Author: J. Sterling
11. "The ambiguous role of the car crash needs no elaboration—apart from our own deaths, the car crash is probably the most dramatic event in our lives, and in many cases the two will coincide. Aside from the fact that we generally own or are at the controls of the crashing vehicle, the car crash differs from other disasters in that it involves the most powerfully advertised commercial product of this century, an iconic entity that combines the elements of speed, power, dream and freedom within a highly stylized format that defuses any fears we may have of the inherent dangers of these violent and unstable machines."
Author: J.G. Ballard
12. "I had a happy, dramafree youth, growing up in an upper-middle-class neighborhood in Dallas, Texas. The only thing that was slightly unusual compared to most of my friends was that I was an only child... I don't think that's why my parents gave me a dummy, at least they've never copped to it."
Author: Jeff Dunham
13. "The information age is so psychotic – without the cell phone and Internet, I would be drama free right now."
Author: Lauren Barnholdt
14. " Why , instead of teaching her poetry and drama and needlework, had her governesses not taught the most important lesson anyone could learn - that life was really not going to be easy after one was free of the schoolroom?"
Author: Mary Balogh
15. "We see the puppets dancing on their miniature stage, moving up and down as the strings pull them around, following the prescribed course of their various little parts. We learn to understand the logic of this theater and we find ourselves in its motions. We locate ourselves in society and thus recognize our own position as we hang from its subtle strings. For a moment we see ourselves as puppets indeed. But then we grasp a decisive difference between the puppet theater and our own drama. Unlike the puppets, we have the possibility of stopping in our movements, looking up and perceiving the machinery by which we have been moved. In this act lies the first step toward freedom. And in this same act we find the conclusive justification of sociology as a humanistic discipline"
Author: Peter Berger
16. "You know on those nature shows when the cute little meerkat is strolling along on its four cute little meerkat legs to get back to her burrow where all her little meerkat politics, drama and family await her, and this big-ass eagle comes swooping overhead…? The smart little meerkat runs for cover and waits that big-ass eagle out. Some time passes, and the meerkat finally decides the eagle got bored and went off to scare the crap out of some other cute little meerkat. So, the meerkat crawls out from her hidey-hole to carry merrily on her way. And just when that little meerkat thought she was home free, that big-ass eagle swoops down and catches her in his big-ass claws. Well… I know exactly how that little meerkat felt…"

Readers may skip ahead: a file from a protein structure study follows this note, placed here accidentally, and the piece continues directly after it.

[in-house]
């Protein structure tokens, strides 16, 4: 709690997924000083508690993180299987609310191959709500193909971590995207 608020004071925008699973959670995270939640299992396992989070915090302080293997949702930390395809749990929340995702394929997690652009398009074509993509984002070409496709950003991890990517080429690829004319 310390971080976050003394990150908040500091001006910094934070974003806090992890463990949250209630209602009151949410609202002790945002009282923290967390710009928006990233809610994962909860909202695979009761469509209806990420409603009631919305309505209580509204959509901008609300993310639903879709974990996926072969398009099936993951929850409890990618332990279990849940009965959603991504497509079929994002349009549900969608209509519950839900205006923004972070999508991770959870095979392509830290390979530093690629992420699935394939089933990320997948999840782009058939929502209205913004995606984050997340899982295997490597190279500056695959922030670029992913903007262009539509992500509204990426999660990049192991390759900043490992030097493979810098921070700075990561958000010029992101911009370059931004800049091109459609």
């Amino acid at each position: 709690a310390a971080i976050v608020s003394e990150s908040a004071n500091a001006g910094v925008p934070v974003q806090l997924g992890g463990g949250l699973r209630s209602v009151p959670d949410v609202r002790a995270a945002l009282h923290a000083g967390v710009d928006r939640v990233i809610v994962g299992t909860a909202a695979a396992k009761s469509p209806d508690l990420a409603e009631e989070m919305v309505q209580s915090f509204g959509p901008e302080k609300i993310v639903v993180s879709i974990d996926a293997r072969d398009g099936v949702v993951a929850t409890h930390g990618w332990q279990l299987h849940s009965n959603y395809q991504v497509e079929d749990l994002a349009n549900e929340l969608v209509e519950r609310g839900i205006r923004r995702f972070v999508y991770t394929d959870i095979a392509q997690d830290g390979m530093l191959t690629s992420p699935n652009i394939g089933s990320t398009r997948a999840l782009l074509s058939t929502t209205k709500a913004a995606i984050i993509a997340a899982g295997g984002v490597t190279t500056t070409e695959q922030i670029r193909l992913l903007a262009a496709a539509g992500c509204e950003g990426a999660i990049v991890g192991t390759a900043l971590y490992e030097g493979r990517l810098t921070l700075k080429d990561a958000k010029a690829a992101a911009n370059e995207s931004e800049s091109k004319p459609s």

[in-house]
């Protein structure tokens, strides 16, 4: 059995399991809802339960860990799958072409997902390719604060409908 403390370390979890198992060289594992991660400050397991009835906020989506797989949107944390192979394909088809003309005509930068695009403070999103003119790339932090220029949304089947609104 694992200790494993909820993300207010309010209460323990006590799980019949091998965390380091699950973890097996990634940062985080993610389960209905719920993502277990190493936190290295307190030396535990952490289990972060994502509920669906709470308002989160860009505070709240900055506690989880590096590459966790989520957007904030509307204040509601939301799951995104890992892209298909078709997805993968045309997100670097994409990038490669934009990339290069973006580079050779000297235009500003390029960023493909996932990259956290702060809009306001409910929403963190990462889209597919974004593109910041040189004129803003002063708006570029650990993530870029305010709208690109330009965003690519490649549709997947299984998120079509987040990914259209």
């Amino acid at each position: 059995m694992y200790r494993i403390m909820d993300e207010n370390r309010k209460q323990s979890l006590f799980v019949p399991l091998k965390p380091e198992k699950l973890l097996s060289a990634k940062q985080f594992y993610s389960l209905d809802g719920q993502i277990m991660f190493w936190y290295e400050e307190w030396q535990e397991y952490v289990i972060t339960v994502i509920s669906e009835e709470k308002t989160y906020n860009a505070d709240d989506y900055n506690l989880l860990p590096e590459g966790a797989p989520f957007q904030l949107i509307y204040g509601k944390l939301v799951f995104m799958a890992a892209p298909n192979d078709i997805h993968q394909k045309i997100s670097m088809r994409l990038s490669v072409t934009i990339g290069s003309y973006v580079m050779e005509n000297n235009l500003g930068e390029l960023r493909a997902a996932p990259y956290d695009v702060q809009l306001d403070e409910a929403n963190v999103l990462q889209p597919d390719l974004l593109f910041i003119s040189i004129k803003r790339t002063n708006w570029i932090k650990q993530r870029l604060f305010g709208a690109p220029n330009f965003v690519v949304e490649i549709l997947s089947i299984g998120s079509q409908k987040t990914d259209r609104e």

Author: Samantha Young
17. "The diversity of sounds rule my ever presence with their highs and blows, encompassing the totality of sensual experience. I'm a child of the sirens of knowledge, a warrior for the truth in a world of washed perspectives and harsh realities. My voice cries the initial cry of the unborn into the perplexing illusion. I long for the realization of the human drama, the defeat of the dogs war, and the unity of existence. The beloved Gods of virtue have been undersold for the bleeding bread of empathy. I now awaist the triumphant roar of destiny, dressed in the inviting hand of a mother, perplexed by discovering, aroused by spirit. The door is open, the road transformed. The exit code to civilization is hacked beyond dispair, chased but the moon toward the freeing sun, on our journey to light. This is an open plea to the beautiful insanity of your hearts. It is time to consummate the kiss of oblivion into the obsidian of love!"
Author: Serj Tankian
18. "The quest of discovering your empowered self is a process of refinement, not accumulation. Cut away the nonsense, the drama, the regret, the scars of the past, and make a decision to no longer let them govern your happiness and freedom."
Author: Steve Maraboli
19. "Is that why you hate me?" I ask. "Partly," she admits. "Jealousy is certainly involved. I also think you're a little hard to swallow. With your tacky romantic drama and your defender-of-the-helpless act. Only it isn't an act, which makes you more unbearable. Please feel free to take this personally."
Author: Suzanne Collins
20. "Literature is, to my mind, the great teaching power of the world, the ultimate creator of all values, and it is this, not only in the sacred books whose power everybody acknowledges, but by every movement of imagination in song or story or drama that height of intensity and sincerity has made literature at all. Literature must take the responsibility of its power, and keep all its freedom: it must be like the spirit and like the wind that blows where it listeth; it must claim its right to pierce through every crevice of human nature, and to descrive the relation of the soul and the heart to the facts of life and of law, and to describe that relation as it is, not as we would have it be..."
Author: W.B. Yeats

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Author: Cassie Scerbo